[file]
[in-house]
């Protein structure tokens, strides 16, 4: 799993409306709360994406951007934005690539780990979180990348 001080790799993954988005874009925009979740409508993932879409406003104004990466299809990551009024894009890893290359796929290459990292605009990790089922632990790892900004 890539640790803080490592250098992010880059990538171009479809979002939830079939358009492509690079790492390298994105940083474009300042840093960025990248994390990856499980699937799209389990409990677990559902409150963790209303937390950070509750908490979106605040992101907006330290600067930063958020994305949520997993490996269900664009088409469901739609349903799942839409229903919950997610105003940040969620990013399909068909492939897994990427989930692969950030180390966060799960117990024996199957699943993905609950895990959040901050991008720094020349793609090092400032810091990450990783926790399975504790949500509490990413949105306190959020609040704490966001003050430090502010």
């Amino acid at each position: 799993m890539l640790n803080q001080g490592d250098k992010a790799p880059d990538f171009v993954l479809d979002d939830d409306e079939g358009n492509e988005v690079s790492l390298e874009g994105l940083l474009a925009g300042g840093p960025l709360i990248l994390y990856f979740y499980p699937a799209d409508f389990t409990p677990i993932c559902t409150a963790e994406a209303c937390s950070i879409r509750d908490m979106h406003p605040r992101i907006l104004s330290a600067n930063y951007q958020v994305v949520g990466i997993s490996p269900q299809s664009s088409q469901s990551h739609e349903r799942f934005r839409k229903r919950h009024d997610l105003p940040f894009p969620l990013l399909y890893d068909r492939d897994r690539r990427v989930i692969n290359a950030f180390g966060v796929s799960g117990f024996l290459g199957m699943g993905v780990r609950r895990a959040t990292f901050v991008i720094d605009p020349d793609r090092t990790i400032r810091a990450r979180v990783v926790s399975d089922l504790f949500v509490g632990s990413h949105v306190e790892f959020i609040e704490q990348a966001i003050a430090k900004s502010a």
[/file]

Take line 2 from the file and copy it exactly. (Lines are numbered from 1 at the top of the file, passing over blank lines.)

């Protein structure tokens, strides 16, 4: 799993409306709360994406951007934005690539780990979180990348 001080790799993954988005874009925009979740409508993932879409406003104004990466299809990551009024894009890893290359796929290459990292605009990790089922632990790892900004 890539640790803080490592250098992010880059990538171009479809979002939830079939358009492509690079790492390298994105940083474009300042840093960025990248994390990856499980699937799209389990409990677990559902409150963790209303937390950070509750908490979106605040992101907006330290600067930063958020994305949520997993490996269900664009088409469901739609349903799942839409229903919950997610105003940040969620990013399909068909492939897994990427989930692969950030180390966060799960117990024996199957699943993905609950895990959040901050991008720094020349793609090092400032810091990450990783926790399975504790949500509490990413949105306190959020609040704490966001003050430090502010």